Personnel and Readiness Information Management (P&R IM), Office of the Under Secretary of Defense (Personnel and Readiness), led an in-depth analysis of the Health Treatment Record (HTR) life cycle management process. The HTR is the chronological documentation of medical, dental and mental health care received by a service member during the course of his or her military career. The Principal Deputy Under Secretary of Defense (PDUSD) for Personnel and Readiness chartered the project to improve the processes for the management and disposition of HTRs to ensure service members and veterans receive their benefits in a timely manner.

The analysis of DoD and Department of Veterans Affairs (VA) data proved critical to identifying inefficiencies associated with record processing time within and between the services and VA. Based on the findings, the analysis team developed recommendations for improvements in the management and handling of HTR information for both near-term and long-term implementation. This continuous process improvement analysis used Lean Six Sigma’s DMAIC methodology.

The Problem

In the past, DoD maintained ownership of HTRs but transferred them to VA to support pre- and post-discharge claims processing. Inefficient HTR life cycle processes presented records management challenges for both DoD and VA, and led to a delay in the delivery of healthcare-related benefits to service members and veterans. The HTR life cycle processes were error prone and inefficient because of over-processing, inconsistent practices, limited interoperability between DoD and VA’s multiple systems, and inadequate oversight and training. This resulted in systemic backlogs of HTRs at multiple DoD locations, including military treatment facilities. As a result, the VA received late and incomplete HTRs and loose and late-flowing documentation from the services. This had a significant impact on fit for duty and profile determinations, VA claims processing, and service members’ lives and well-being.

To understand the magnitude of the problem, P&R IM obtained data on more than 12,000 service members separated, discharged or retired between April 30 and May 30, 2008, including the service members’ corresponding separation/discharge/retirement dates. This data was cross-referenced with the VA’s database of all HTRs received for the time period of May 2 – September 15, 2008. The analysis revealed that only 54 percent of HTRs were received by the VA within 40 days (DoD’s target for delivery to VA) of a service member’s separation/discharge/retirement. Additionally, as of September 15, 2008, VA could not account for 2,397 HTRs (equivalent to approximately 20 percent of the total).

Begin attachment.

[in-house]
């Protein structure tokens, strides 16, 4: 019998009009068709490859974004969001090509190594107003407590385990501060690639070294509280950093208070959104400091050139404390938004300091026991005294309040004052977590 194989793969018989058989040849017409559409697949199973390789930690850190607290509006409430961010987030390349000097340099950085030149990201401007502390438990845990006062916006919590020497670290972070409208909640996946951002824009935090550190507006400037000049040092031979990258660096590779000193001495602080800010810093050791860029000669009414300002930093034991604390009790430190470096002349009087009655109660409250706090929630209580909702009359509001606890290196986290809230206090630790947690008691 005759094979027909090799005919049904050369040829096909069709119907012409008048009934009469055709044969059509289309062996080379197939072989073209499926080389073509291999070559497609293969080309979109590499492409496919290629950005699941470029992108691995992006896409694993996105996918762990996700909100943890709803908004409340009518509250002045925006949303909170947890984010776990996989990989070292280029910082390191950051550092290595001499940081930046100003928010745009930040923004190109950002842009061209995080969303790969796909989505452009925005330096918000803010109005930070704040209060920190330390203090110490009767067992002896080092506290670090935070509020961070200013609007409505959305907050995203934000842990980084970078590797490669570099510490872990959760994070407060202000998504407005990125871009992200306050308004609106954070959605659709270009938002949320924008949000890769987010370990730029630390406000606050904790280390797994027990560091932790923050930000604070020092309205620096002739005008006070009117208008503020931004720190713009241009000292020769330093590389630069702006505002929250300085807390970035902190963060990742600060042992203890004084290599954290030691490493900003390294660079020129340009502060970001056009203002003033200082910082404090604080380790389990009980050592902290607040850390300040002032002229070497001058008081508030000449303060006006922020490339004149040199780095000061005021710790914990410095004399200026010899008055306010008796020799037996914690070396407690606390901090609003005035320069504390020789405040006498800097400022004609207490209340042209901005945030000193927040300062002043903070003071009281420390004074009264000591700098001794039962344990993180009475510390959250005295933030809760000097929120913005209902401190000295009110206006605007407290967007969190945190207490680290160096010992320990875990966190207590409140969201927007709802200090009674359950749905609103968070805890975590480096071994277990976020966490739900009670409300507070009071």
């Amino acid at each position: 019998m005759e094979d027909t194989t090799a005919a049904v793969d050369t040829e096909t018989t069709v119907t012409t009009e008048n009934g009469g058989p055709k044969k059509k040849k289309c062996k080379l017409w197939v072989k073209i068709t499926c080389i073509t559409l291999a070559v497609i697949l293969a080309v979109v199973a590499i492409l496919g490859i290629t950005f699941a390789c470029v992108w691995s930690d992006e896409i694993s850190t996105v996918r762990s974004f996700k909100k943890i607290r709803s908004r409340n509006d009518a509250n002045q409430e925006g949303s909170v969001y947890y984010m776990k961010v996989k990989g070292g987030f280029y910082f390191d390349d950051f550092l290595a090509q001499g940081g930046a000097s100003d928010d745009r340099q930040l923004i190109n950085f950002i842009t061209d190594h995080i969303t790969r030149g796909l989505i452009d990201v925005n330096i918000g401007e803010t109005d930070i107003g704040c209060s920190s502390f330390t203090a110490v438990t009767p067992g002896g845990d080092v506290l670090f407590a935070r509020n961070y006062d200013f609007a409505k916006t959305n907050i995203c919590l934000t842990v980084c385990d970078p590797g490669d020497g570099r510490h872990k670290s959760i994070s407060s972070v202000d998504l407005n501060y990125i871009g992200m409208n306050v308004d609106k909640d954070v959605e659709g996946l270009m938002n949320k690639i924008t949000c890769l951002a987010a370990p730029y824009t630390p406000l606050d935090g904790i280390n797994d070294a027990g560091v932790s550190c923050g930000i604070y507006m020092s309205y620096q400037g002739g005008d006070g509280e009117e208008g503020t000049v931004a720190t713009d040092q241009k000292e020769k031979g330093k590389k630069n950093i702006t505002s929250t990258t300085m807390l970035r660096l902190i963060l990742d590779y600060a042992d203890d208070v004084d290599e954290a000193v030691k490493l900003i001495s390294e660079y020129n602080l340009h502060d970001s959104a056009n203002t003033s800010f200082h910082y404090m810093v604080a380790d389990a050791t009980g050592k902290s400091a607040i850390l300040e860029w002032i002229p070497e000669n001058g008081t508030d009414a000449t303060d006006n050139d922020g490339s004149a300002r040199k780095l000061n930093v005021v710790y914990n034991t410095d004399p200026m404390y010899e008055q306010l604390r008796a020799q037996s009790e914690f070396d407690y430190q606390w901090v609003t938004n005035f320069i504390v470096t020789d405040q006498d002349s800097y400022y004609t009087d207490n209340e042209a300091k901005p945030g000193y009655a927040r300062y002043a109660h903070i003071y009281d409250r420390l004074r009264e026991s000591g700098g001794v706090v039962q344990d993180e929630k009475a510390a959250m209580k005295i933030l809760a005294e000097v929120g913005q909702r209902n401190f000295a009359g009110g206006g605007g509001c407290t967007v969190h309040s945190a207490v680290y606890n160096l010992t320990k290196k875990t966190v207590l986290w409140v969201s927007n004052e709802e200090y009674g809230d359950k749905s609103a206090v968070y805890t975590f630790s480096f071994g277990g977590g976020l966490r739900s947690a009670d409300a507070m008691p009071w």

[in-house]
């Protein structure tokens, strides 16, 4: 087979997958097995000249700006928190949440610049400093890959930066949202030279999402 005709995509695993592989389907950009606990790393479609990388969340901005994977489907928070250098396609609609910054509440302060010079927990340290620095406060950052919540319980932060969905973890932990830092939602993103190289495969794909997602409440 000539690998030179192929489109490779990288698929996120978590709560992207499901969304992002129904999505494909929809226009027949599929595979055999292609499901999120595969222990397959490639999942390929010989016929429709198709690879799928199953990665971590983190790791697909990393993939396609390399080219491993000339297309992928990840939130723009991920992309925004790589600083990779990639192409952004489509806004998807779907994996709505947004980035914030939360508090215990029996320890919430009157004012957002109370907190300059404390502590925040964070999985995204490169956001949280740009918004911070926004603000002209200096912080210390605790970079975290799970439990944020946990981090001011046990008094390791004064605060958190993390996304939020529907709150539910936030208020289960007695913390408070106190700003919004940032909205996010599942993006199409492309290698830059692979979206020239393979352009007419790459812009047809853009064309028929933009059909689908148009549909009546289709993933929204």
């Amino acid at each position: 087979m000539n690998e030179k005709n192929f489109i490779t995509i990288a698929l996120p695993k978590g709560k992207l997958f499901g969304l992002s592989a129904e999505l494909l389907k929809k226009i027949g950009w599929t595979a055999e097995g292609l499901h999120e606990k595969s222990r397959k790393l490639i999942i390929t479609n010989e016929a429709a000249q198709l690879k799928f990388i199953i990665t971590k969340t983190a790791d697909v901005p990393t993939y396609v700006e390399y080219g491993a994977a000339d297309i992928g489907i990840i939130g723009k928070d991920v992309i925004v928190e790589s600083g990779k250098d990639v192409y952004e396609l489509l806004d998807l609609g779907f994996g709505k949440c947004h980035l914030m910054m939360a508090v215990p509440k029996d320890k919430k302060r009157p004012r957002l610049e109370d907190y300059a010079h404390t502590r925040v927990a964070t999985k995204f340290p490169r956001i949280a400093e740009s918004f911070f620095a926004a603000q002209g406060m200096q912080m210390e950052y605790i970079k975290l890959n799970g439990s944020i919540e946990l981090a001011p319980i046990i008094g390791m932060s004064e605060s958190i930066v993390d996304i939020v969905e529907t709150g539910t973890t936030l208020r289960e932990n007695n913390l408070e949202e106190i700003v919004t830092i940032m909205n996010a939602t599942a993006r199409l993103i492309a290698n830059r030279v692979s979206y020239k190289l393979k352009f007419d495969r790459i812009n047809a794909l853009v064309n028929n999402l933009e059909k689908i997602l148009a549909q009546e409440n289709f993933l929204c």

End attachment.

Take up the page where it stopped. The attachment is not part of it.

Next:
The analysis team also assessed the cost impact of processing loose and late-flowing HTR documents. The cost to transfer HTRs was accounted for in both departments’ budgets; however, the enormous volume of loose and late-flowing HTR documentation represented an additional cost that was not factored into the budgets. Therefore, the team examined the financial impact of the loose and late-flowing HTR documents based on the DoD inventory of 1,118 boxes of loose/late-flowing documents on September 5, 2008. The team used Army Human Resources Command labor rates to calculate the DoD labor costs. The team then combined the labor cost estimate with the cost of mailing the documents to VA to develop a total DoD cost estimate of $12.7 million for the 1,118 boxes. The VA then spends an additional $2.6 million to process them. This results in a total cost of $15.3 million to process the 1,118 boxes of loose and late-flowing documents. These figures do not take into account the personal cost and hardship service members and veterans incur – the team estimated that the 1,118 boxes of loose/late-flowing documents would affect more than 72,000 claims.

Improving the Process

As part of the Define phase, the joint DoD/VA-sponsored HTR Interagency Task Force and the Medical Records Working Group provided information and guidance to develop the HTR Analysis Lean Six Sigma Charter. The charter provided the project’s problem statement and objective; identified the functional team, suppliers, and inputs, processes, outputs and customers (SIPOC); and established a timeline with target completion dates for each DMAIC tollgate. The charter also established customer specifications that required DoD to assemble a complete HTR within 30 days of the date of a service member’s separation/ discharge/retirement, and provide VA access to complete HTR information for 95 percent of service members and veterans within 10 days of this 30-day window.